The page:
While making tpo rails for our new deck, I thought that "crowning"
them would help rain an snow run off. Last time, I ran the two bys
through the TS twice with the blade set at 5 degrees or so.
This time, I pulled out the jig I'd made to create a sloped sill out
of that plastic deck board material (I needed it to match the edge of
the sliding glass door sill and slope downward therefrom for the same
reason factory sills do it.
I had some slick plywood sign board material with a slick plastic
facing and cut it to less than the width of my planer by quite a bit
and wide enough to hold the six-inch wide deck board (face down)
between two low guide strips. Underneath this jig, on one side (left),
I fastened a little strip of wood thick enough to raise the one edge
of the sled/jig enough to allow removing the requisite amount of
material from the back side of the deck (Composite - that's what they
call it) board to provide the maximum amount of slope over the three
or four inches of exposed "sill" I required.
Worked like a charm. I cut the result to fit up and under the Sliding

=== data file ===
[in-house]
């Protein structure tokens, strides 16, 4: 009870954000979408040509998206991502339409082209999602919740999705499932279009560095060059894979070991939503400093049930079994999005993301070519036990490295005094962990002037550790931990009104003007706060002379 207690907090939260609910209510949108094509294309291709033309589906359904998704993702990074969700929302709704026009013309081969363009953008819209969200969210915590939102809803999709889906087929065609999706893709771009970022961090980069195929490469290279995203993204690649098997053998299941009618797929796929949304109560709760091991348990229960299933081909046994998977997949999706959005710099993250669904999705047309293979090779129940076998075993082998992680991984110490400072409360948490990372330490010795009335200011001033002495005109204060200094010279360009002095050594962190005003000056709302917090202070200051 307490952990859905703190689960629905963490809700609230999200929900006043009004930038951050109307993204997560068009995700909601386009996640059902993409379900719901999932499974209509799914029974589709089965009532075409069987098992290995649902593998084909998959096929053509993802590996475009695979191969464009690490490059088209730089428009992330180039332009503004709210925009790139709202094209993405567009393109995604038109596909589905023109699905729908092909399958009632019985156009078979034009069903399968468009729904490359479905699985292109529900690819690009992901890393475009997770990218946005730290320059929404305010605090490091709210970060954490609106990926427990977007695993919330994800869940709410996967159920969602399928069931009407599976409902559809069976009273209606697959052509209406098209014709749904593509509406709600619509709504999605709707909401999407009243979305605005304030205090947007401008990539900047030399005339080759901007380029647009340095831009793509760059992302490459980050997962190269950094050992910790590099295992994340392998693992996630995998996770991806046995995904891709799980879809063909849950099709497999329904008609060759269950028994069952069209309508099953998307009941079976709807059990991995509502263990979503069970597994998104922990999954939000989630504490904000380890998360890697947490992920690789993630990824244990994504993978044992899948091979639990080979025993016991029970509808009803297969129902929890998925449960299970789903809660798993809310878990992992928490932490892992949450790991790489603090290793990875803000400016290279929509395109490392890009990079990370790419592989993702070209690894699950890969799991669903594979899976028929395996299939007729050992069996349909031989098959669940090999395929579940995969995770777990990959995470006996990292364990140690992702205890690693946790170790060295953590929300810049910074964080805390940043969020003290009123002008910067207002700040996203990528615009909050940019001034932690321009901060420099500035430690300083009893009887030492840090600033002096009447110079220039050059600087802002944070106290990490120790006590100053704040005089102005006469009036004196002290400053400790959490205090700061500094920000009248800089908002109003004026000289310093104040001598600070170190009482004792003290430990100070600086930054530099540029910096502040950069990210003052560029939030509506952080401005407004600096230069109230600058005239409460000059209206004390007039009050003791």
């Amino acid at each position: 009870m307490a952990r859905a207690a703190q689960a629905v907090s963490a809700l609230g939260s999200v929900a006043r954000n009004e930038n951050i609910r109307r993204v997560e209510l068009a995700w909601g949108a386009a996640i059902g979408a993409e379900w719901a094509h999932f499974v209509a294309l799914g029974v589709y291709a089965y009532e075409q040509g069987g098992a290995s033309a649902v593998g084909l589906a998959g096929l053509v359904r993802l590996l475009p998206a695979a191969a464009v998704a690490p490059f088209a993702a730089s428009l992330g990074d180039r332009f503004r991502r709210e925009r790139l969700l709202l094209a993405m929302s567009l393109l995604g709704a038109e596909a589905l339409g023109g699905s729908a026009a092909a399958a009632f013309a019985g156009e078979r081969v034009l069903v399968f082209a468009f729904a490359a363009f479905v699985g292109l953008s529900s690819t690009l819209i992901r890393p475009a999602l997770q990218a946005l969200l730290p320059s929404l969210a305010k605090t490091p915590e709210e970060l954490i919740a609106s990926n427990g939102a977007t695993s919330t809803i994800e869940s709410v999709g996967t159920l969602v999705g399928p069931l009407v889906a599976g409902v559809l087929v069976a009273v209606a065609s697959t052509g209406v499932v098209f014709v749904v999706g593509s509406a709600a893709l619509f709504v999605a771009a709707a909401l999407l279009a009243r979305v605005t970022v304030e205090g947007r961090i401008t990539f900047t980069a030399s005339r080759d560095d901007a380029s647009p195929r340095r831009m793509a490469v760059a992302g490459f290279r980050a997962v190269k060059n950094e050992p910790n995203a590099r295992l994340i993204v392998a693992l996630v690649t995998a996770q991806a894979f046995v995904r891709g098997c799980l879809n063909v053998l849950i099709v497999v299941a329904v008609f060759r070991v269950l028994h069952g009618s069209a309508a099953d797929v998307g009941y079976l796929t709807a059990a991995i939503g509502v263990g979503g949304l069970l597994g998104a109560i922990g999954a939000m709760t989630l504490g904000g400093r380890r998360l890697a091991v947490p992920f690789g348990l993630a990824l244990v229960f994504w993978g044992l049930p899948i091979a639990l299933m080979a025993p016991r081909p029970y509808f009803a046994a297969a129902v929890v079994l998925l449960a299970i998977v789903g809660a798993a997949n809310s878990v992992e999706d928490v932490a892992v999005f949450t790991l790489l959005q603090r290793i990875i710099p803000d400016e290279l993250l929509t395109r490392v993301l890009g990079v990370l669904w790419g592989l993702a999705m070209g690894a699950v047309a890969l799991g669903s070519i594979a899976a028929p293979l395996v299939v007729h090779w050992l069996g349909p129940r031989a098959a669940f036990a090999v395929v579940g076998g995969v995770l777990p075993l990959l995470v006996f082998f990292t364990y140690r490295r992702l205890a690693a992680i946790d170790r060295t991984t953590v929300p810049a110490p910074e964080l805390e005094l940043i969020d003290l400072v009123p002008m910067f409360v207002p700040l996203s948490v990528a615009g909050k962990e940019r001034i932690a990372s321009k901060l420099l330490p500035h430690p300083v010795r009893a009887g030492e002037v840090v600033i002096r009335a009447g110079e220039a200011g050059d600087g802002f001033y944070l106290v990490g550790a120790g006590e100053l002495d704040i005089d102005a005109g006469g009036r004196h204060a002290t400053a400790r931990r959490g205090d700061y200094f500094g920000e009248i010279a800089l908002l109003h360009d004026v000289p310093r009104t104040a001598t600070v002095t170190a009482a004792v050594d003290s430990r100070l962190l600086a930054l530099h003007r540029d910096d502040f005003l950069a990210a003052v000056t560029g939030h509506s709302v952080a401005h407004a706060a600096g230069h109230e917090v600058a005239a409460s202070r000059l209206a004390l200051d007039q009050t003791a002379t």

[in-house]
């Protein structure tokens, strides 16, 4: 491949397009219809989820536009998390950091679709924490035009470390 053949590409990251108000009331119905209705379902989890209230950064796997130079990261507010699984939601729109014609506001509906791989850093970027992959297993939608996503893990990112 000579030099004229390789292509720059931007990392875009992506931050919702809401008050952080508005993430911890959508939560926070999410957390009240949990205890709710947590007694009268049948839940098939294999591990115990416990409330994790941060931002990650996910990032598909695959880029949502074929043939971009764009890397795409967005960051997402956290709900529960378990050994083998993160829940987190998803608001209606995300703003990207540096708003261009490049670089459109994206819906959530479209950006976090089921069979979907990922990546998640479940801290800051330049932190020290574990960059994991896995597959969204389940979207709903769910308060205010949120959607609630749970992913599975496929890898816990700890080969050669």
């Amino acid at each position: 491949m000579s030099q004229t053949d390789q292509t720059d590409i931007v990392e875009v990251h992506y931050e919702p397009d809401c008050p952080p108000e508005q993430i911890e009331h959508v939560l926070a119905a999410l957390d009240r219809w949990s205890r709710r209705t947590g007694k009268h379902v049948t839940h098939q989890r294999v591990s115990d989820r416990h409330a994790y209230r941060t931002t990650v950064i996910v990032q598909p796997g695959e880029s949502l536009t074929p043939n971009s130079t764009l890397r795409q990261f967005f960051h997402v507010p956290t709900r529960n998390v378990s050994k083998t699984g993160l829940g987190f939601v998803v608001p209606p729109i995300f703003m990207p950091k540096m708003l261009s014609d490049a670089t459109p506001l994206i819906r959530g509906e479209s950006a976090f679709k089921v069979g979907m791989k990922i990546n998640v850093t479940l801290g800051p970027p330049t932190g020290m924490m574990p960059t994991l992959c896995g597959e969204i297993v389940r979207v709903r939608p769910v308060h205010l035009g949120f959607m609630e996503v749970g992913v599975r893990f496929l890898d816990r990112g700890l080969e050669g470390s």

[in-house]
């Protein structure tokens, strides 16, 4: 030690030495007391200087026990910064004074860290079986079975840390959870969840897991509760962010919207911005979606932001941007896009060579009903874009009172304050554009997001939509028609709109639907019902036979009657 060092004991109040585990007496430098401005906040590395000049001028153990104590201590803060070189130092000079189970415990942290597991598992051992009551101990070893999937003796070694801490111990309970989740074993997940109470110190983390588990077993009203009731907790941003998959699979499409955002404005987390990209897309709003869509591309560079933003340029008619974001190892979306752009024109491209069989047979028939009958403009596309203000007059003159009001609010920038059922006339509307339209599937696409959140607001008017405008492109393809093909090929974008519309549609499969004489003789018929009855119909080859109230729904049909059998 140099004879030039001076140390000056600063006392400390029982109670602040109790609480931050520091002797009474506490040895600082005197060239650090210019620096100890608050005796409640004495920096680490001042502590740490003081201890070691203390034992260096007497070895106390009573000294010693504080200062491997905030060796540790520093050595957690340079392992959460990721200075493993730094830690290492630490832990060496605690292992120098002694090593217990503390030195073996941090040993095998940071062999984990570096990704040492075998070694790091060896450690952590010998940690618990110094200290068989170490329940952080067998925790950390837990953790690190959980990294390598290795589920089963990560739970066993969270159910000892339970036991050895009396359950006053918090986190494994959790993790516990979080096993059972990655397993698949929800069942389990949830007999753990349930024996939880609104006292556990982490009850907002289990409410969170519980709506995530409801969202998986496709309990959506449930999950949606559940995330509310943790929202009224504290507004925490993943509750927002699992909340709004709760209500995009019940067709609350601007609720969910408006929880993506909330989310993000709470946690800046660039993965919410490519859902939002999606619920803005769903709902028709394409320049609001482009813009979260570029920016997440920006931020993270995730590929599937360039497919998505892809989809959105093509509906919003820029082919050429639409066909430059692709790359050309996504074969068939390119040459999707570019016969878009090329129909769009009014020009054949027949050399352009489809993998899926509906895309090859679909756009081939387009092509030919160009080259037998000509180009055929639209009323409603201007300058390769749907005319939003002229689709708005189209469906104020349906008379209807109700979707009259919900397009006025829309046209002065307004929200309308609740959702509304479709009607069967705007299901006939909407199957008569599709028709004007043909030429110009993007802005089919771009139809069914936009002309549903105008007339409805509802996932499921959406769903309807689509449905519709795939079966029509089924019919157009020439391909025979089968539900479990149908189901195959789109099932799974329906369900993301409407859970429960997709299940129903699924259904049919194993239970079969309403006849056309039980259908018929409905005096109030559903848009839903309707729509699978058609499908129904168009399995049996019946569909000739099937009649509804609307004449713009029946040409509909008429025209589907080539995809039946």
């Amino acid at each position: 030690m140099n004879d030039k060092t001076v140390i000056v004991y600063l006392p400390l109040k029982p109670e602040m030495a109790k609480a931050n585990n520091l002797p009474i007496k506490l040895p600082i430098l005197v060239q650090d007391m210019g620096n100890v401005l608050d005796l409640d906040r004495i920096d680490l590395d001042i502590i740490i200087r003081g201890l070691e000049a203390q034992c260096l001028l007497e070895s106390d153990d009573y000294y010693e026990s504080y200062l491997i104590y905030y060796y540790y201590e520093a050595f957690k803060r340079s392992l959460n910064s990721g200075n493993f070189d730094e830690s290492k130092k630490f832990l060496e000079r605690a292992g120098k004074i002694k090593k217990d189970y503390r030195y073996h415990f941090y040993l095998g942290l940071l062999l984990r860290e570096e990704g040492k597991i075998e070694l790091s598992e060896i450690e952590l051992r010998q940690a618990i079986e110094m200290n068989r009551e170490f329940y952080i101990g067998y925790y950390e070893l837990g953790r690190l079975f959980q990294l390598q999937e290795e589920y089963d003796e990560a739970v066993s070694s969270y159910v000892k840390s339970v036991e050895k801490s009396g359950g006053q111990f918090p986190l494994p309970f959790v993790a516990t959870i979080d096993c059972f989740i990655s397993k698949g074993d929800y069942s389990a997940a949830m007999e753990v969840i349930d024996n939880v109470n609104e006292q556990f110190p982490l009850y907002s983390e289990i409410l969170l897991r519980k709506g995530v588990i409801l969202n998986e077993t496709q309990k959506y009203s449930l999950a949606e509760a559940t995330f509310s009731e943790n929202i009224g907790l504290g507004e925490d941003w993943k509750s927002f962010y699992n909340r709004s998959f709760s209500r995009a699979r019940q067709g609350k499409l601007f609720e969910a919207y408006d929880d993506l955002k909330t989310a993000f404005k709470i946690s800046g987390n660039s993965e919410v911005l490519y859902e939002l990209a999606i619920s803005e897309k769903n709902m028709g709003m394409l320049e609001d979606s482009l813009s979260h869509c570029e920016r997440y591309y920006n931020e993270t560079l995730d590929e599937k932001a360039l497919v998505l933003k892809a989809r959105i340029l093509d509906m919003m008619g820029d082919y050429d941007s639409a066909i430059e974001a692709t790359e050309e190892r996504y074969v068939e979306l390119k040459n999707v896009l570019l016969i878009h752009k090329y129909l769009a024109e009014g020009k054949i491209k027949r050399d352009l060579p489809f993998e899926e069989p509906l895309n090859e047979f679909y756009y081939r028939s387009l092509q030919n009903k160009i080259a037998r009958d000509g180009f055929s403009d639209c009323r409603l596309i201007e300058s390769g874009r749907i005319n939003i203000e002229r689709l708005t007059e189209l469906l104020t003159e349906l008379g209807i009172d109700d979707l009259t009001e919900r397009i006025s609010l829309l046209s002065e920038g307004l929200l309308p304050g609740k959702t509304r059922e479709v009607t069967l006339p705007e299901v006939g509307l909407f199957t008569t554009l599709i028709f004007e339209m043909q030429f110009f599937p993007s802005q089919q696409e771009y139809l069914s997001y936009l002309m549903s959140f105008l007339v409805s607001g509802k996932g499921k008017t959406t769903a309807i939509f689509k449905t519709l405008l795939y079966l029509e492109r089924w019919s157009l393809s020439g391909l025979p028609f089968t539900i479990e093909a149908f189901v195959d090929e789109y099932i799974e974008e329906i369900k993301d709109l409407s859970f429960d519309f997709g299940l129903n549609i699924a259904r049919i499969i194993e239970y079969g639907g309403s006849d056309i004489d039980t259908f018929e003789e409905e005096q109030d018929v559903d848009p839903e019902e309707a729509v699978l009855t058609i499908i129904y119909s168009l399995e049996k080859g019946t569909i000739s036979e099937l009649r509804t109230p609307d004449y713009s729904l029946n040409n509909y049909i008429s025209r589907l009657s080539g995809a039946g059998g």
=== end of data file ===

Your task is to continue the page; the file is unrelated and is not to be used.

Glass Door (Patio Door) sill and lay nicely upon and over the brick
facing with it's pretty detailed "factory finish" side up and proud.
For the deck railing, I needed to slope both sides from the middle (I
was using two-by material - Cull PT Lumber 50% off list). I added
another low guide strip to match the smaller width of the 4-inch
material and added a quarter-inch or so to the strip used for raising
the jig for the sill (steeper bevel desired) and ran each of the
railings through twice. Turning end - for end, with each pass, then
taking a bit more off, repeated the procedure until I was pleased with
Then, I ran each rail through the router a few times. First to create
a "drip edge" slot on the underside of the rails (like they do on
wooden window sills (or did), then using a round-over bit on all four
Man, they feel great! - Look like something factory-made.
Anyone need P.T. Shavings?